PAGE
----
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References

Citekey: @rose2014what

Rosé, C. P., & Tovares A. (in press). What Sociolinguistics and Machine Learning Have to Say to One Another about Interaction Analysis. In L. Resnick, Asterhan C., & Clarke S. (Eds.), Socializing Intelligence Through Academic Talk and Dialogue. Washington, D.C.: American Educational Research Association.

Notes

This chapter grapples with two seemingly contradictory views towards discourse analysis: a sociolinguist approach that embraces complexity (such as Gee’s intertextuality approach), and a quantitative approach that strives to best discretize discourse behaviors. These two approaches could also be described as qualitative vs. quantitative, or variationist vs. constructive. Using an analogy of tapestry, Rosé and Tovares beautifully bring these two approaches into coherence: the many varied colors of threads (complexity) that are woven together in a tapestry are held together by a substrate of white threads (discretizeable behaviors) that give the tapestry its shape. Thus, machine learning needs to take both directions into consideration to effectively analyze interactions.

More specifically, Rosé and Tovares explicitly tackles the commonly held misconception that conceptualizes machine learning as a black magic box. They remind us to think about (1) what machine learning is capable of modeling in terms of interaction analysis, and (2) how much information we can lose from the continuous signal and still see the culture change we are looking for.

One thing we sometimes forget is that “a trained model will only be able to capture patterns within the space of models that are expressible within the provided feature space.” A significant challenge is to find a balance between finding powerful (rich) features and being realistic richness of features we could possibly extract from normally small sizes of training data. In our search for an effective machine learning technique to analyze interactions, “we need to focus our questions of the data in such a way that they can be answered with categories that have the potential to generalize as much as possible without losing the change we want to measure.” In other words, we would need to balance the “search for an effective computational model must balance the search for discretizations of the data that have predictive validity with respect to these external measures with a search of the space of possible representations of the data that would render those behavior categorizations as learnable using machine learning technology.”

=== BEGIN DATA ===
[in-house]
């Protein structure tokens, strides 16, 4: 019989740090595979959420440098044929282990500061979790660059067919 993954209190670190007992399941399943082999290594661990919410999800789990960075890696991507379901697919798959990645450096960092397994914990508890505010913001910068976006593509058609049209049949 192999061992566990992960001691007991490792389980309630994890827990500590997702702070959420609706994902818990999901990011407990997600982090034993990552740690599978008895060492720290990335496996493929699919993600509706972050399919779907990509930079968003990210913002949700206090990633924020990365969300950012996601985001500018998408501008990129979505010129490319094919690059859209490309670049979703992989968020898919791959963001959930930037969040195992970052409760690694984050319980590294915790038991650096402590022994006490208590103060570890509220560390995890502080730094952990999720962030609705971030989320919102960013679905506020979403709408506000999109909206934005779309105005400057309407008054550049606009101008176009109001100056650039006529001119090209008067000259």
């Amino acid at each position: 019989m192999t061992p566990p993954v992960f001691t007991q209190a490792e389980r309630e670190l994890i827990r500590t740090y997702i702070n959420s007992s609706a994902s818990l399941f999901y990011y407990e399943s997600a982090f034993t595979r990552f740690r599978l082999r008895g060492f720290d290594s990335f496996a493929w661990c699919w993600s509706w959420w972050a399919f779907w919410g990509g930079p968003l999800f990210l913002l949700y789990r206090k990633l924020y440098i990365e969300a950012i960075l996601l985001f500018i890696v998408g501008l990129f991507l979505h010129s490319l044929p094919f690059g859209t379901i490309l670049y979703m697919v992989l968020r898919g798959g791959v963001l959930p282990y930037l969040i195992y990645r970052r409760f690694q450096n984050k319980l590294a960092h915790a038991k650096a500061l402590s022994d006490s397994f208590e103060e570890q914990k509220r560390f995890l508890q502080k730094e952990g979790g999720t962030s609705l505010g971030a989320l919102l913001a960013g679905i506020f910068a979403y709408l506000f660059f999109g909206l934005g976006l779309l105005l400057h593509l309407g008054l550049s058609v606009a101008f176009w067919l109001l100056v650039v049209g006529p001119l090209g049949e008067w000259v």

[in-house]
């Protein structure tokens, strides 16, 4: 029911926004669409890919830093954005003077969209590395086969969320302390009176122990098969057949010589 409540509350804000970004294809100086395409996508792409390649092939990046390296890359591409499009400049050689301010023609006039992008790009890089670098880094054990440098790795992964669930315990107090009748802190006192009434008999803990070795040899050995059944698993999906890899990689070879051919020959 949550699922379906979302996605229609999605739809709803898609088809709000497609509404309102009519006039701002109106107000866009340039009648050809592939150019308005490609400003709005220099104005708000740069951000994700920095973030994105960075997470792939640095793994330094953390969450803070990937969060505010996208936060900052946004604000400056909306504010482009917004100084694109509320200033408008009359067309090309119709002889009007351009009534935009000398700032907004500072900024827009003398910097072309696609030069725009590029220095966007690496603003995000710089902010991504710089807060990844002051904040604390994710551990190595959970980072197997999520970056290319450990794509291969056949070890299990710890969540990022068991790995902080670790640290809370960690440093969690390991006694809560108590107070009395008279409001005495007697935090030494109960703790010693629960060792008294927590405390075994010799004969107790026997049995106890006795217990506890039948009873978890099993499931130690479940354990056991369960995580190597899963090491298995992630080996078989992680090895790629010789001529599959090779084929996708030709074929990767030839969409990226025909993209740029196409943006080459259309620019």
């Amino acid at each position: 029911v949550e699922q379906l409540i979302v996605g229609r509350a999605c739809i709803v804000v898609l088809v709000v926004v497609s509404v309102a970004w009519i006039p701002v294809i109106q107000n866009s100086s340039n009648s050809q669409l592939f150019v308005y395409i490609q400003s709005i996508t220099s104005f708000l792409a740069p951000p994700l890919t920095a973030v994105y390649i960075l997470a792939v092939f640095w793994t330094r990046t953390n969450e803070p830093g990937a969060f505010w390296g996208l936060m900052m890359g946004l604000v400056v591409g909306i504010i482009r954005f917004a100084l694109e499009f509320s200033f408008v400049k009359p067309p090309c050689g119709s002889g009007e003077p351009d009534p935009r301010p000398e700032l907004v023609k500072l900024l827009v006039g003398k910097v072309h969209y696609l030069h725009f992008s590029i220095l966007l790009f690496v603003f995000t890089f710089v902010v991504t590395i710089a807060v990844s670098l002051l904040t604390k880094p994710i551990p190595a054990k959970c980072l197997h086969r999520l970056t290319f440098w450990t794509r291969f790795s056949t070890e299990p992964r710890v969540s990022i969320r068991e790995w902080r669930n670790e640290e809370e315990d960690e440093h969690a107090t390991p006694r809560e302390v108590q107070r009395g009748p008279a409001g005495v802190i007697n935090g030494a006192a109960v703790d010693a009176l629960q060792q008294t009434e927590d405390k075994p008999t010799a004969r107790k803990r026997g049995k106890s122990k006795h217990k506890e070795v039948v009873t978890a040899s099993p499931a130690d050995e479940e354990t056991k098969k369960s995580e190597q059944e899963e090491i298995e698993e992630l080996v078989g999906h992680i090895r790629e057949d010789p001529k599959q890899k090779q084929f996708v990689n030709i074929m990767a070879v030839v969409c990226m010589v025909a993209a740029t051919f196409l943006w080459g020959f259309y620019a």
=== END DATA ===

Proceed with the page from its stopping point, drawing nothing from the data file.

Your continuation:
Highlights

this specific chapter is meant to offer an inter-disciplinary perspective on how to measure progress within a classroom community towards appropriation of discourse practices reflecting principles of effective dialogic instruction (p. 2)

Academically Productive Talk (Resnick, Michaels, & O’Connor, 2010) (p. 2)

this chapter explores the tension between the drive to preserve complexity in analysis of social interaction that is a hallmark of interactional sociolinguistics and the drive to find well defined, stable patterns in data that would facilitate efforts towards using machine learning to model social processes in communication, which is a current research objective within the field of computational linguistics. (p. 2)

to start by investigating what is the nature of the social processes of interest and let these insights drive the search for meaningful patterns in data. (p. 3)

Since the recent turn of the century, we have already seen success at using machine learning in analysis of group discussions, especially in the field of computer supported collaborative learning (Soller & Lesgold, 2000; Erkens & Janssen, 2008; Rosé et al., 2008; McLaren et al., 2007; Mu, Stegmann, Mayfield, Rosé, & Fischer, 2012). Work in machine learning applied to interaction analysis in this community has been argued to offer two primary kinds of contributions. On the one hand, it has the potential to greatly speed up analysis of discussion data that is collected for research purposes. (p. 3)